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Not until you give me your blessing

I have bad news for you. The Prayer of St Francis of Assisi, sometimes known as the Peace Prayer or ‘Make me a channel of your peace,’ wasn’t written by St Francis in the twelfth century. It was written in 1912 by a French Catholic priest, Esther Bouquerel, and published in a small-circulation spiritual magazine. At the end of the First World War, the French Franciscan Étienne Benoît printed millions of copies of the prayer on a card that depicted St Francis on the back. A few years later an English translation was printed in a Quaker magazine in the US under the title A Prayer of St Francis of Assisi – and the rest is history. By the time the South African third order Franciscan Sebastian Temple wrote ‘Make me a channel’ in 1967 all connection with historical attribution was long gone.

Like the Prayer of St Francis, the connection between the blessing of same-sex unions and the controversy that surrounds them sometimes gets lost in sweeping assumptions and half-remembered history. I’m not attempting tonight to talk in any detail about marriage, to survey the scriptural terrain, or to offer any definitive statement. I’m simply going to explore some Old Testament themes that have hitherto been largely neglected. Some maintain that same-sex unions constitute a threat to historic heterosexual marriage. On the face of it it’s rather absurd to suggest that an institution could be placed in jeopardy because a whole new tranche of people want to join it. But something’s clearly under threat, even if that something isn’t marriage itself. Perhaps what’s really under threat are the multiple confusions, double standards and ambiguities that underwrite the compromise that has been marriage in the last few decades. 

Just to offer some examples: is marriage always, in every case, monogamous? Only in theory. Statistics suggest that 45% of married women and 55% of married men cheat on their spouses. Is marriage always lifelong? Clearly not, since around 40% of UK marriages end in divorce. Do marriages invariably bring forth children? Evidently not, whether by accident or design. Is church or society clear about what the relative roles of married couples should be, in relation to income, career development, housekeeping, and child-rearing, or are we all in fact completely at sea about such things, or perhaps instead swimming in a sea of hypocrisy? What is the place of erotic desire within marriage? Is it central, dangerous and safely contained, only there at the start, crucial and to be carefully maintained, or best not discussed? Is marriage akin to friendship, or completely different?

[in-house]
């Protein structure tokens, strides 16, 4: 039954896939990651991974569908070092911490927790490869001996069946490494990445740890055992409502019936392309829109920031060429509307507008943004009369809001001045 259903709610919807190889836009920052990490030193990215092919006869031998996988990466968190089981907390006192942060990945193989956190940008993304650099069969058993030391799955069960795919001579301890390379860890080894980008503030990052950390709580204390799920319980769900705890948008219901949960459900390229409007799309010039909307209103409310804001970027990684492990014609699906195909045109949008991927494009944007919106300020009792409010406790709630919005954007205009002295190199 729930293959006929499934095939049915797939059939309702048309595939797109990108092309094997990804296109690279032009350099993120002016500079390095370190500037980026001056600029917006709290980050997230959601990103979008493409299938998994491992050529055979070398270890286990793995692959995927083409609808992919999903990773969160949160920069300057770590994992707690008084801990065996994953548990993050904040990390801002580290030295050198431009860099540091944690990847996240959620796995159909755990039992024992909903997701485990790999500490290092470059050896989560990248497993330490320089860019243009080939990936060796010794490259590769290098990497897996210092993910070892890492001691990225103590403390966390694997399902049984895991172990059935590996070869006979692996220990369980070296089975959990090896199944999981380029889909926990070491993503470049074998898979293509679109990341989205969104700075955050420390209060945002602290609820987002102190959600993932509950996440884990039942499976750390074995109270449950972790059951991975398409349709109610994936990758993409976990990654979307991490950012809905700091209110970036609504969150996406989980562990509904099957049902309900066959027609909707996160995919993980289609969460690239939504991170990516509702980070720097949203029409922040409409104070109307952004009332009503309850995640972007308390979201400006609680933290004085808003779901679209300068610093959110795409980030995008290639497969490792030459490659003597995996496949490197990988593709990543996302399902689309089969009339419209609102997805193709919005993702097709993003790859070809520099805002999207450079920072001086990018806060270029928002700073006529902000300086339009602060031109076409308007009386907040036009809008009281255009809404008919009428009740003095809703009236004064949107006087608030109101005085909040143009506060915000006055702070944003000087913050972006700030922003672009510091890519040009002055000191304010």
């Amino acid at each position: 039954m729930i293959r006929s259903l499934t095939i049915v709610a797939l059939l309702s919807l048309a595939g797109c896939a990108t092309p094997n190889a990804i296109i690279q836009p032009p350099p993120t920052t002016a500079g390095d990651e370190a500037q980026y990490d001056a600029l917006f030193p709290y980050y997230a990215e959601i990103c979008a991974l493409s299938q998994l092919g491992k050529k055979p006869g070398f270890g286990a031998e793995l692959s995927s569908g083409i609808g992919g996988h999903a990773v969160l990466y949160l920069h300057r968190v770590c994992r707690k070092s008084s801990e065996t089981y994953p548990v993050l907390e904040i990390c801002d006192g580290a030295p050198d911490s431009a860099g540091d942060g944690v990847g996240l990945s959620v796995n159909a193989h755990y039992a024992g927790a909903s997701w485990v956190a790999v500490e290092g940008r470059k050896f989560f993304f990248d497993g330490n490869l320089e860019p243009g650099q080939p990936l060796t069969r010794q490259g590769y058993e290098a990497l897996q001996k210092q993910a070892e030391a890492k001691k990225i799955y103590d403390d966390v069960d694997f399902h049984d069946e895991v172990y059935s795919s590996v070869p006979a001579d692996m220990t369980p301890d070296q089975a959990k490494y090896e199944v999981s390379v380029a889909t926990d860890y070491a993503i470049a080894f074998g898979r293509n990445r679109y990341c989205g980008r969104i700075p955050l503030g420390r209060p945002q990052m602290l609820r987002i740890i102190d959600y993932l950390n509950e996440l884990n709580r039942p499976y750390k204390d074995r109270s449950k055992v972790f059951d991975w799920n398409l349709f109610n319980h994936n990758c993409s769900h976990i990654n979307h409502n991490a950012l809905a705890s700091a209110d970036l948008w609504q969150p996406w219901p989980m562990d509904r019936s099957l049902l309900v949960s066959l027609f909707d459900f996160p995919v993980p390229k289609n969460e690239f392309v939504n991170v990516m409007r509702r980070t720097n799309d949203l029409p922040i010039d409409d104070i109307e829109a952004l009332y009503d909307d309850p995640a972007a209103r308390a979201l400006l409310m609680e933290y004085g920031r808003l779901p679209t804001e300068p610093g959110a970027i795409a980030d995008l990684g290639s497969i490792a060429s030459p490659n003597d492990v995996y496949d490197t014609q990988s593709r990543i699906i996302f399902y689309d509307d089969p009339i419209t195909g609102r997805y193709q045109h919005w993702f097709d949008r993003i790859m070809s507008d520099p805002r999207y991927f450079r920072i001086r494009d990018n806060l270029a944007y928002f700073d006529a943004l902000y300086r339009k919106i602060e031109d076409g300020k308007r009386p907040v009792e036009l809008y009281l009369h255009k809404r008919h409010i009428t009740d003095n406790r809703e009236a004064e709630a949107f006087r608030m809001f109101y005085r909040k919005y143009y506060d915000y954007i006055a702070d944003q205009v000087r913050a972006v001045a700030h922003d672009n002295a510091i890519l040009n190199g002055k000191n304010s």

These are the kinds of questions that are wholly or largely unresolved, and that make the onset of same-sex unions so threatening, because same-sex unions bring their own norms and ambiguities into this already complex and in large degree incoherent set of expectations and anomalies. On the face of it, why would any social group be so eager to join an institution that’s evidently so beleaguered and floundering? We don’t know if it’s monogamous, if it’s permanent, if it’s about children, what equality should look like, what the role of desire should be, or what love in fact means – but otherwise it’s great. In such circumstances one theologian speculates that there are four reasons why couples seek same-sex blessingsa.  He observes couples that celebrate at an anniversary (or as death draws near), who want to mark a sense of reconciliation with God, who seek the support of a community, or who are in fact trying to save their relationship. He ironically remarks that heterosexual couples seek marriage for broadly similar reasons. In other words, it’s not that we all know what regular marriage is, and same-sex unions are something irregular and undefined: it’s that we’re all scratching around for fixed points in the fields of love, desire, commitment, sex, faithfulness and family, and same-sex couples are simply highlighting the anomalies that already exist.